The Albright-Knox enjoys a long and distinguished tradition of collecting photography and photo-based artworks, from some of the earliest objects that entered the collection—a series of photographic portraits by David Octavius Hill—to more recent acquisitions by contemporary artists such as Robert Calafiore, Justine Kurland, and Alec Soth.
With nearly 600 objects among its current holdings, the museum’s photography collection can be traced as far back as 1910: a landmark year in both the history of the museum and the history of the photographic medium. It was then that the museum hosted the groundbreaking International Exhibition of Pictorial Photography (November 3–December 1, 1910)—the first show organized by an American museum that aimed to elevate photography’s stature from a purely scientific pursuit to a visual form of artistic expression.
The Albright-Knox is proud to preserve this important moment in our collective memory, one that is carefully documented within the museum’s Archives Collection. Highlights from the archival files include an exchange of correspondence between the acclaimed American photographer Alfred Stieglitz, who was invited to serve as guest curator, and the museum’s director at the time, Cornelia Bentley Sage Quinton, who, through the encouragement of her friend, the photographer Alvin Langdon Coburn, enthusiastically supported this major international exhibition. Stieglitz was a compelling advocate of the Photo-Secessionist and Pictorialist photography movements in the United States and promoted them vigorously in Camera Work, the influential journal that he founded and edited. Camera Work also served as a platform for discussions on the theoretical, technical, and aesthetic aspects of modern photography.
According to the accompanying catalogue, the central aim of the International Exhibition of Pictorial Photography was “to sum up the development and progress of photography as a means of pictorial expression.” The exhibition was divided into two parts: an Invitation Section—consisting “largely of the work of photographers of international reputation, American and foreign, whose work has been the chief factor in bringing photography to the position to which it has now attained;” and an Open Section in order “to give all American photographers an opportunity of being represented . . . [if] proved to be of a sufficiently high standard to link it with the spirit and quality of the Invitation Section.”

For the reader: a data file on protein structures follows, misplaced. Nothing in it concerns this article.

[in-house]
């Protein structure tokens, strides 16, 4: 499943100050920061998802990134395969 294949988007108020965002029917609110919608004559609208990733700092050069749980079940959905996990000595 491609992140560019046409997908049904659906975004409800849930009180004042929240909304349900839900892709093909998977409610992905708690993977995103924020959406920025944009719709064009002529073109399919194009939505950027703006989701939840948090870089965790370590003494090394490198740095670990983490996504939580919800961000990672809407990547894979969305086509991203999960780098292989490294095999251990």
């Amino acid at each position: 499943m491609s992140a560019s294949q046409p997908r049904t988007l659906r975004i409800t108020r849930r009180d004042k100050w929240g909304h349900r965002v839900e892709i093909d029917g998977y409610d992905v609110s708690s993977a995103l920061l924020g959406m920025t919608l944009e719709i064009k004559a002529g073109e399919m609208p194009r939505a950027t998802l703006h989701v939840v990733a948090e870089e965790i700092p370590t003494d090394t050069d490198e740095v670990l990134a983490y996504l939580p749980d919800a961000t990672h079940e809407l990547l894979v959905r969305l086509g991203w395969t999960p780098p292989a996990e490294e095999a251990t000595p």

The exhibition was brilliantly installed by the painter Max Weber, who transformed “the most beautiful gallery in America,” as Stieglitz once described the museum, into an intimate space for the viewing and understanding of contemporary photography. In total, Stieglitz’s “Buffalo Show” introduced the museum’s audience to more than six hundred photographs by sixty-five artists. The museum ultimately acquired (through purchase or gift) many of the most notable photographic works from the exhibition, including James Craig Annan’s Lombardy Ploughing Team, 1894; Heinrich Kühn’s Still Life, 1908; Edward Jean Steichen’s Nocturne-Orangerie Staircase, Versailles, ca. 1910; Alfred Stieglitz’s The Street, Fifth Avenue, 1896; and Clarence Hudson White’s The Chiffonier, 1904.